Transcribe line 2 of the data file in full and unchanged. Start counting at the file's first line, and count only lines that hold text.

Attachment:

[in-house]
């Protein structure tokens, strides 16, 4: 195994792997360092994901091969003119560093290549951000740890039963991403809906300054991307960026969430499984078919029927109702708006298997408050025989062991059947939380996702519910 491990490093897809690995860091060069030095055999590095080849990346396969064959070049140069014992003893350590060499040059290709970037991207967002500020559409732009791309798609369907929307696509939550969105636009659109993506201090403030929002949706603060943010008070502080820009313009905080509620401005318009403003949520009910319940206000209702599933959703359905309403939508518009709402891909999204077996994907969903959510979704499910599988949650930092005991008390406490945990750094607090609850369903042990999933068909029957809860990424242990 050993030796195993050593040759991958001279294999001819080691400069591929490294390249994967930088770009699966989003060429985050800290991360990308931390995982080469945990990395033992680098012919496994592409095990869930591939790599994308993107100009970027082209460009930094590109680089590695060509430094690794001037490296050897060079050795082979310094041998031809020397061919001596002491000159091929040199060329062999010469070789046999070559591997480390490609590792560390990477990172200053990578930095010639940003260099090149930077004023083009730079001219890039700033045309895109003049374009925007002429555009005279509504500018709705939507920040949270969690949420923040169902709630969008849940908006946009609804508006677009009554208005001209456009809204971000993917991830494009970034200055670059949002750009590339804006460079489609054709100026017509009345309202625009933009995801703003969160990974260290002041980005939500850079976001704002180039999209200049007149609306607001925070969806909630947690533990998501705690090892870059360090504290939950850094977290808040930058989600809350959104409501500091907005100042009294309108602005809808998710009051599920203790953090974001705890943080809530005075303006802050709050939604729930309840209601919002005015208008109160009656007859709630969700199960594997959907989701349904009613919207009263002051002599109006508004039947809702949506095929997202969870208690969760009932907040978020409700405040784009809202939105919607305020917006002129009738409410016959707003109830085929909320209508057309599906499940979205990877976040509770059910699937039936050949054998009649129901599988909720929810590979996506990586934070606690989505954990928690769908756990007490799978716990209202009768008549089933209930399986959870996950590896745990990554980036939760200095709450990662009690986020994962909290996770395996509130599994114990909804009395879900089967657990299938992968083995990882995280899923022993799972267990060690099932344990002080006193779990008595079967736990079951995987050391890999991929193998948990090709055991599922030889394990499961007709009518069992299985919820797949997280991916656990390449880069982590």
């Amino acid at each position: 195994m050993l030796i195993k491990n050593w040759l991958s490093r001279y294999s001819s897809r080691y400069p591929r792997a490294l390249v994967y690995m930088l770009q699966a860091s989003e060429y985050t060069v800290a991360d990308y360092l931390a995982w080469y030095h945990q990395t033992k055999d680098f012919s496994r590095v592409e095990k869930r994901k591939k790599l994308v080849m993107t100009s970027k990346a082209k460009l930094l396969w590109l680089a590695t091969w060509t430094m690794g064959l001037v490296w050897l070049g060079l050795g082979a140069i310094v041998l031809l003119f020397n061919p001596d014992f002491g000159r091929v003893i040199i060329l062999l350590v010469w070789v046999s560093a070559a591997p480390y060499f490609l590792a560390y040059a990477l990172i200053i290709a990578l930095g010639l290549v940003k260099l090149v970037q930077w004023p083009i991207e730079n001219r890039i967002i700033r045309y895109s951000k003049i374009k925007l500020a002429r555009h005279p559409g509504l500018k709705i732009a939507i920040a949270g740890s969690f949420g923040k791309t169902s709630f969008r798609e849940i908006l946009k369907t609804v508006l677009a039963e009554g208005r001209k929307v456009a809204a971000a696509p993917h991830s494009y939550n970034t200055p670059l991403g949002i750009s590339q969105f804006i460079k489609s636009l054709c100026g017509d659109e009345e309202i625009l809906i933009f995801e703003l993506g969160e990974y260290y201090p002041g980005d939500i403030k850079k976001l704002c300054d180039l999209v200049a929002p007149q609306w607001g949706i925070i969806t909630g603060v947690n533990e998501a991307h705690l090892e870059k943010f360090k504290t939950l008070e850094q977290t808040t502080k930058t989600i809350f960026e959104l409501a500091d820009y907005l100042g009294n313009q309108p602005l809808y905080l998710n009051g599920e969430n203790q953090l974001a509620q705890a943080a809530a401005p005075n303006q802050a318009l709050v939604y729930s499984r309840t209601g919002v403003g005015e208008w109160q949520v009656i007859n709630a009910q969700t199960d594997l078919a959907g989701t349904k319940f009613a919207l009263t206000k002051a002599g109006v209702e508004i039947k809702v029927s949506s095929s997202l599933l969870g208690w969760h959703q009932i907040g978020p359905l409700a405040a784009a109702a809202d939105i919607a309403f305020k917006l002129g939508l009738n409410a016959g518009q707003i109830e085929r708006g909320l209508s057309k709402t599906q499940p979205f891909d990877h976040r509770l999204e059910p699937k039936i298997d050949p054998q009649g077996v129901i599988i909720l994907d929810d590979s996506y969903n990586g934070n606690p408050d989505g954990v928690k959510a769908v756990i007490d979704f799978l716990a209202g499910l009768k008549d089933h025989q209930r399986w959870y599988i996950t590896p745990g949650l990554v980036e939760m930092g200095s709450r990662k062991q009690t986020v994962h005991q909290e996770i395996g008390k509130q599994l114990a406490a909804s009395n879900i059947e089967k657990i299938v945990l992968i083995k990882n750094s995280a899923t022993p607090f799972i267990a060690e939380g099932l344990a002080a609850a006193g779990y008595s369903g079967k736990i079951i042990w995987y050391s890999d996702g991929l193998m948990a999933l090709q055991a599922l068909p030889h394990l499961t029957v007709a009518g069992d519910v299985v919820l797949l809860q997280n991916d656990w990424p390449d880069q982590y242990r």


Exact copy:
């Protein structure tokens, strides 16, 4: 195994792997360092994901091969003119560093290549951000740890039963991403809906300054991307960026969430499984078919029927109702708006298997408050025989062991059947939380996702519910 491990490093897809690995860091060069030095055999590095080849990346396969064959070049140069014992003893350590060499040059290709970037991207967002500020559409732009791309798609369907929307696509939550969105636009659109993506201090403030929002949706603060943010008070502080820009313009905080509620401005318009403003949520009910319940206000209702599933959703359905309403939508518009709402891909999204077996994907969903959510979704499910599988949650930092005991008390406490945990750094607090609850369903042990999933068909029957809860990424242990 050993030796195993050593040759991958001279294999001819080691400069591929490294390249994967930088770009699966989003060429985050800290991360990308931390995982080469945990990395033992680098012919496994592409095990869930591939790599994308993107100009970027082209460009930094590109680089590695060509430094690794001037490296050897060079050795082979310094041998031809020397061919001596002491000159091929040199060329062999010469070789046999070559591997480390490609590792560390990477990172200053990578930095010639940003260099090149930077004023083009730079001219890039700033045309895109003049374009925007002429555009005279509504500018709705939507920040949270969690949420923040169902709630969008849940908006946009609804508006677009009554208005001209456009809204971000993917991830494009970034200055670059949002750009590339804006460079489609054709100026017509009345309202625009933009995801703003969160990974260290002041980005939500850079976001704002180039999209200049007149609306607001925070969806909630947690533990998501705690090892870059360090504290939950850094977290808040930058989600809350959104409501500091907005100042009294309108602005809808998710009051599920203790953090974001705890943080809530005075303006802050709050939604729930309840209601919002005015208008109160009656007859709630969700199960594997959907989701349904009613919207009263002051002599109006508004039947809702949506095929997202969870208690969760009932907040978020409700405040784009809202939105919607305020917006002129009738409410016959707003109830085929909320209508057309599906499940979205990877976040509770059910699937039936050949054998009649129901599988909720929810590979996506990586934070606690989505954990928690769908756990007490799978716990209202009768008549089933209930399986959870996950590896745990990554980036939760200095709450990662009690986020994962909290996770395996509130599994114990909804009395879900089967657990299938992968083995990882995280899923022993799972267990060690099932344990002080006193779990008595079967736990079951995987050391890999991929193998948990090709055991599922030889394990499961007709009518069992299985919820797949997280991916656990390449880069982590």